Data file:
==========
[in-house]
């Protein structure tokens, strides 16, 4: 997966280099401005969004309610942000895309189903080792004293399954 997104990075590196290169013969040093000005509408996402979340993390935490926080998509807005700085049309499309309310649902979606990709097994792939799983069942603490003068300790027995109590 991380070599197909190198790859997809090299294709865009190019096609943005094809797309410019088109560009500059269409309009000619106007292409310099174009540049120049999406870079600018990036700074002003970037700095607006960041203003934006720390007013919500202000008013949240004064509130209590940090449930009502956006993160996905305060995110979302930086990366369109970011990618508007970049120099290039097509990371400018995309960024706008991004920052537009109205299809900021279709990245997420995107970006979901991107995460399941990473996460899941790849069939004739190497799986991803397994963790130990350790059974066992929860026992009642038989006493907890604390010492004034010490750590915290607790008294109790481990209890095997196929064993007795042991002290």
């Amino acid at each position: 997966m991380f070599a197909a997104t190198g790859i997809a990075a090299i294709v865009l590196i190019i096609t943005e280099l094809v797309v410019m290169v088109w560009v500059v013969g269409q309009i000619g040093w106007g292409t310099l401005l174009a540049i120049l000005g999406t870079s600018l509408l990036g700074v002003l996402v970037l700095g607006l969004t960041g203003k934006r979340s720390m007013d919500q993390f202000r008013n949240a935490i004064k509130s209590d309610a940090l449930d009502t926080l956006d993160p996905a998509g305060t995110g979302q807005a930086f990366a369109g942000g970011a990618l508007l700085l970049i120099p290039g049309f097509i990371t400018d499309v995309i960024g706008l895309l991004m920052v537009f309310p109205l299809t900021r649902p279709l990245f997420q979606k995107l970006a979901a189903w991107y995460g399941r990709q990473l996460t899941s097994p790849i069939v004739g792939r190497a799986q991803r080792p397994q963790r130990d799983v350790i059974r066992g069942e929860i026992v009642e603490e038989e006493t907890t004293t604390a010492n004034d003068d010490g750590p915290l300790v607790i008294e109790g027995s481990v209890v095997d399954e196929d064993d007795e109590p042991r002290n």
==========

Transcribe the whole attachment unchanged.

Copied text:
[in-house]
């Protein structure tokens, strides 16, 4: 997966280099401005969004309610942000895309189903080792004293399954 997104990075590196290169013969040093000005509408996402979340993390935490926080998509807005700085049309499309309310649902979606990709097994792939799983069942603490003068300790027995109590 991380070599197909190198790859997809090299294709865009190019096609943005094809797309410019088109560009500059269409309009000619106007292409310099174009540049120049999406870079600018990036700074002003970037700095607006960041203003934006720390007013919500202000008013949240004064509130209590940090449930009502956006993160996905305060995110979302930086990366369109970011990618508007970049120099290039097509990371400018995309960024706008991004920052537009109205299809900021279709990245997420995107970006979901991107995460399941990473996460899941790849069939004739190497799986991803397994963790130990350790059974066992929860026992009642038989006493907890604390010492004034010490750590915290607790008294109790481990209890095997196929064993007795042991002290």
């Amino acid at each position: 997966m991380f070599a197909a997104t190198g790859i997809a990075a090299i294709v865009l590196i190019i096609t943005e280099l094809v797309v410019m290169v088109w560009v500059v013969g269409q309009i000619g040093w106007g292409t310099l401005l174009a540049i120049l000005g999406t870079s600018l509408l990036g700074v002003l996402v970037l700095g607006l969004t960041g203003k934006r979340s720390m007013d919500q993390f202000r008013n949240a935490i004064k509130s209590d309610a940090l449930d009502t926080l956006d993160p996905a998509g305060t995110g979302q807005a930086f990366a369109g942000g970011a990618l508007l700085l970049i120099p290039g049309f097509i990371t400018d499309v995309i960024g706008l895309l991004m920052v537009f309310p109205l299809t900021r649902p279709l990245f997420q979606k995107l970006a979901a189903w991107y995460g399941r990709q990473l996460t899941s097994p790849i069939v004739g792939r190497a799986q991803r080792p397994q963790r130990d799983v350790i059974r066992g069942e929860i026992v009642e603490e038989e006493t907890t004293t604390a010492n004034d003068d010490g750590p915290l300790v607790i008294e109790g027995s481990v209890v095997d399954e196929d064993d007795e109590p042991r002290n």